Article 77a of the Indonesian Criminal Procedure Code (Kitab Undang Undang Hukum Acara Pidana / KUHAP) limits the scope of pretrial hearings to the validity of an arrest, incarceration, termination of an investigation, and termination of a prosecution. In recent years, the scope of pretrial hearings has been expanded by way of court decisions, which culminated in a judicial review by the Constitutional Court in April 2015.
These recent developments have confirmed the expansion of pretrial hearings to also include determination of status as suspect, search, and confiscation. The move towards expansion of pretrial hearings in Indonesia started in November 2012 in a case involving the General Manager of PT. Chevron Pacific Indonesia, Bachtiar Abdul Fattah. Fattah was successful in his pretrial application challenging his status as suspect in a corruption case, although the Attorney General’s Office later decided to proceed with the case. The issue resurfaced in January this year, where Police Commissioner General Budi Gunawan also brought to question his status as suspect in a corruption case. The case captured the attention of the whole nation as Budi Gunawan was then the sole candidate for the Indonesian Chief of Police. In that case, the South Jakarta District Court accepted the petition that a suspect status can and should be questioned and heard at a pretrial hearing. As precedents are not legally binding in Indonesia, there were still uncertainties over such expansion of the scope of pretrial hearings. These were laid to rest by the Constitutional Court in April 2015, in a judicial review of Article 77a of the KUHAP brought forward on behalf of Bachtiar Abdul Fattah, the abovementioned General Manager of PT Chevron Pacific Indonesia.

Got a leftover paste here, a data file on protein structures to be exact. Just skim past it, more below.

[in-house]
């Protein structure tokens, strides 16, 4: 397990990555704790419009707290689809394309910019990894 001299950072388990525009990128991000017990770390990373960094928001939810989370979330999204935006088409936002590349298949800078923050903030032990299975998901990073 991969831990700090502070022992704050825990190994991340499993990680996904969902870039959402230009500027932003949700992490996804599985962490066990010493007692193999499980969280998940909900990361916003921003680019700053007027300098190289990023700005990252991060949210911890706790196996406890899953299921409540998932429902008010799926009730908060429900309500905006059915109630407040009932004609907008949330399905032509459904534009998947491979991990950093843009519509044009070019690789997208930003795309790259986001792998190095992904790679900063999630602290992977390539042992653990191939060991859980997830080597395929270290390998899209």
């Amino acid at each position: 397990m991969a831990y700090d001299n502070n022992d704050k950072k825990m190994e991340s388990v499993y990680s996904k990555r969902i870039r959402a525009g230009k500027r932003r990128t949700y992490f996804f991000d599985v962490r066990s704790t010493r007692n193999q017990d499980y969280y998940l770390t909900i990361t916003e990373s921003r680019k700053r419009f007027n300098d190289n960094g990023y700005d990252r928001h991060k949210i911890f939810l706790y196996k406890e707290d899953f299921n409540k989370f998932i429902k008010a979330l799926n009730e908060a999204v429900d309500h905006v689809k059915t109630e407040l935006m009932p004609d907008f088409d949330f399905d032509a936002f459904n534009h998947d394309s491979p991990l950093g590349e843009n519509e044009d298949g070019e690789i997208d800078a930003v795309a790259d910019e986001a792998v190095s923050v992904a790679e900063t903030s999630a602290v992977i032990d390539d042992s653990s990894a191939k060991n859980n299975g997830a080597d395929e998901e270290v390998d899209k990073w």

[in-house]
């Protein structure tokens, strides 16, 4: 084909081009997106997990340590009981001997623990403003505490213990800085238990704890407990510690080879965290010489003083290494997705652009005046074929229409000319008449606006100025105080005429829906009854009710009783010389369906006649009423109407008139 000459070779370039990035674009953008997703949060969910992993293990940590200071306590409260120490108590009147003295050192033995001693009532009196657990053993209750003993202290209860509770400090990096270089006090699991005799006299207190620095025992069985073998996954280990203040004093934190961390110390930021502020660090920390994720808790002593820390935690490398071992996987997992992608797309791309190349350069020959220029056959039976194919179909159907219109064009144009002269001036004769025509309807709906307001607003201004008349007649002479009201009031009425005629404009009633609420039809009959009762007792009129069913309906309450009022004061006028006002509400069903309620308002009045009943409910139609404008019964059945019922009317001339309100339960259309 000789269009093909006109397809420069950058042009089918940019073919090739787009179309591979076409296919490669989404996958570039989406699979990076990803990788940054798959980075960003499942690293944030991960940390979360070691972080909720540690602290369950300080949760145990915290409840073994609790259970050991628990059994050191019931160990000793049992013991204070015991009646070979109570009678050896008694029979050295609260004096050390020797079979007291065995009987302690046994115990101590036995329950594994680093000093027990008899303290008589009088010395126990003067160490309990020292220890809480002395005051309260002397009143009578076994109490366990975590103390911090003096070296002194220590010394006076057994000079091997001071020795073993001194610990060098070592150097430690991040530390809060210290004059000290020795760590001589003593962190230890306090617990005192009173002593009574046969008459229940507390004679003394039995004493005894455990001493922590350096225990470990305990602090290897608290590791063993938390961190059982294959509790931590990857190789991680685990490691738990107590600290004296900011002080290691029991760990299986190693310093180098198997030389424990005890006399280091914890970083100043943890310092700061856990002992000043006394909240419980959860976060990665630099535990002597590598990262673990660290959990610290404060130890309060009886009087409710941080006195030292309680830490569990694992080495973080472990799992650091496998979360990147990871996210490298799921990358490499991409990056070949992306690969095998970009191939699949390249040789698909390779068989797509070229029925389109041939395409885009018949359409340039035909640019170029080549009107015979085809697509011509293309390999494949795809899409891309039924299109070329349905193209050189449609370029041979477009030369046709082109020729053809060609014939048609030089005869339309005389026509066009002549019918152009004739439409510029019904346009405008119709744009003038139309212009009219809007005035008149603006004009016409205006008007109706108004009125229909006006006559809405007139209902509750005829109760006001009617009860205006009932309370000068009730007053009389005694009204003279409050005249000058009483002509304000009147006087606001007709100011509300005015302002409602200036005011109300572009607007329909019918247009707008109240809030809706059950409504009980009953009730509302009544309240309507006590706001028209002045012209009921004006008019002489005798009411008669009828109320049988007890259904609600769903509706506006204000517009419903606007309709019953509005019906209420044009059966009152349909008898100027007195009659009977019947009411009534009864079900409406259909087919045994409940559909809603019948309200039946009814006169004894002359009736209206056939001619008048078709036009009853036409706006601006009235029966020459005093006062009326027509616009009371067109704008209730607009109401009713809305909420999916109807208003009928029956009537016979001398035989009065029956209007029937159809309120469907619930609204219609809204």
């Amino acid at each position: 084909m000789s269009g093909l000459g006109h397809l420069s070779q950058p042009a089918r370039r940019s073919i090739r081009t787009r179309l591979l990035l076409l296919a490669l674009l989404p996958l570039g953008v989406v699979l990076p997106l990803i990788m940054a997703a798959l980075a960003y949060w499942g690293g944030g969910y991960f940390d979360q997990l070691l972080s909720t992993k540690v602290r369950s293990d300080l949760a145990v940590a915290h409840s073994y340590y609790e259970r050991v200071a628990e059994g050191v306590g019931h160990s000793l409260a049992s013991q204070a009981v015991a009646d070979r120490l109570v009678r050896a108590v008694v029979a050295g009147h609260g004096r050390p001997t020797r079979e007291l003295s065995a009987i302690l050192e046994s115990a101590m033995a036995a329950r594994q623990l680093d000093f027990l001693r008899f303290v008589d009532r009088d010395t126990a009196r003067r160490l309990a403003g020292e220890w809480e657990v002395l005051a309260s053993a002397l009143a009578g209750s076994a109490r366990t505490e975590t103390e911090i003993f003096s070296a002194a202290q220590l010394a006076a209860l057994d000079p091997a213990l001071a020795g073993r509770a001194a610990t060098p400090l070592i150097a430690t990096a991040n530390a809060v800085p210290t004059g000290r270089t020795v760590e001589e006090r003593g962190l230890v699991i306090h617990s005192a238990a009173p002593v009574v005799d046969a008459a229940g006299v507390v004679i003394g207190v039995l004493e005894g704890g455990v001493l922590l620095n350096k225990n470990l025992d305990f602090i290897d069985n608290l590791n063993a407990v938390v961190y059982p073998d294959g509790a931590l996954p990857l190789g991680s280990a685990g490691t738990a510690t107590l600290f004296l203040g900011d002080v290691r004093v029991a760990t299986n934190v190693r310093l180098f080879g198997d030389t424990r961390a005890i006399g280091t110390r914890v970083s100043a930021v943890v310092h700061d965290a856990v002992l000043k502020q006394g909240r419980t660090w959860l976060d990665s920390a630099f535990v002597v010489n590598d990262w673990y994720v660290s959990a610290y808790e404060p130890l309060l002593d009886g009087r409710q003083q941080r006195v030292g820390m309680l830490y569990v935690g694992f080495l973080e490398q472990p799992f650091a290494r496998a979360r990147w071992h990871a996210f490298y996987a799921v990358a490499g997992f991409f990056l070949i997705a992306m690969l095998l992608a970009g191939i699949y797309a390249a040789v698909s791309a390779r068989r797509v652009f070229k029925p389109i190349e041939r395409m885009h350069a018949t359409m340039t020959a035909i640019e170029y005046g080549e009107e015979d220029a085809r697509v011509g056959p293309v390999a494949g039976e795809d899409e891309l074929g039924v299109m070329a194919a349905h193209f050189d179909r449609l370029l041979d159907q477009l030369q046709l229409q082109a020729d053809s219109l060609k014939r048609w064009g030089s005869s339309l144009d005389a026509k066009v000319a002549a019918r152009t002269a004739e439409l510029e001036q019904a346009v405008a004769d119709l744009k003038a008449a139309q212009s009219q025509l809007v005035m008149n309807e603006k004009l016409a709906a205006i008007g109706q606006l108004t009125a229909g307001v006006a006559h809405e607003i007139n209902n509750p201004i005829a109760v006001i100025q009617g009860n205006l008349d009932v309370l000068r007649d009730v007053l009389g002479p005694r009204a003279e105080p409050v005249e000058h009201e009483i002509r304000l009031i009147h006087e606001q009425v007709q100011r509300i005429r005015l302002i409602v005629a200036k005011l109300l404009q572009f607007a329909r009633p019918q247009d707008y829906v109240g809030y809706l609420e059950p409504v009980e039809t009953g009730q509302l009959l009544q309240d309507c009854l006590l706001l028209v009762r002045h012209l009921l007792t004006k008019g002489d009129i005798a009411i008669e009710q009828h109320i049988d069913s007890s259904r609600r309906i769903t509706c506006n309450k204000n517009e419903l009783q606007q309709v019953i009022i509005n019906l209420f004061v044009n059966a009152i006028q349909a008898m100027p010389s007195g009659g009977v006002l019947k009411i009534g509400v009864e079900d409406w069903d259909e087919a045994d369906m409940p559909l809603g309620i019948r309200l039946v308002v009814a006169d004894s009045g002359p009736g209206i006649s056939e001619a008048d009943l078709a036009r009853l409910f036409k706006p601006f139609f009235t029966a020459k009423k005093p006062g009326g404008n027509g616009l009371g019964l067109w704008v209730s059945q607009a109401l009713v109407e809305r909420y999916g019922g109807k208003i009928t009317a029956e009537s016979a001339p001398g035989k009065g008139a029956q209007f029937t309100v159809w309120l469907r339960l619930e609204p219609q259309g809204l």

The Constitutional Court confirmed that Article 77a of the KUHAP is intended to afford protection of basic human rights for individuals facing investigation and prosecution; and noted that the protection was stated in the provision in a limitative manner. The Court recognized that status as suspect declared during an investigation process may be a result of arbitrary or abuse of power by investigators and therefore capable of depriving individuals of basic human rights. The Constitutional Court declared the original wording of Article 77a of the KUHAP as unconstitutional as the limitation it imposes results in failure to protect basic human rights during the investigation and prosecution processes. Article 77a of the KUHAP was then amended so that the scope of pretrial hearings is expanded to also include suspect status, search and confiscation.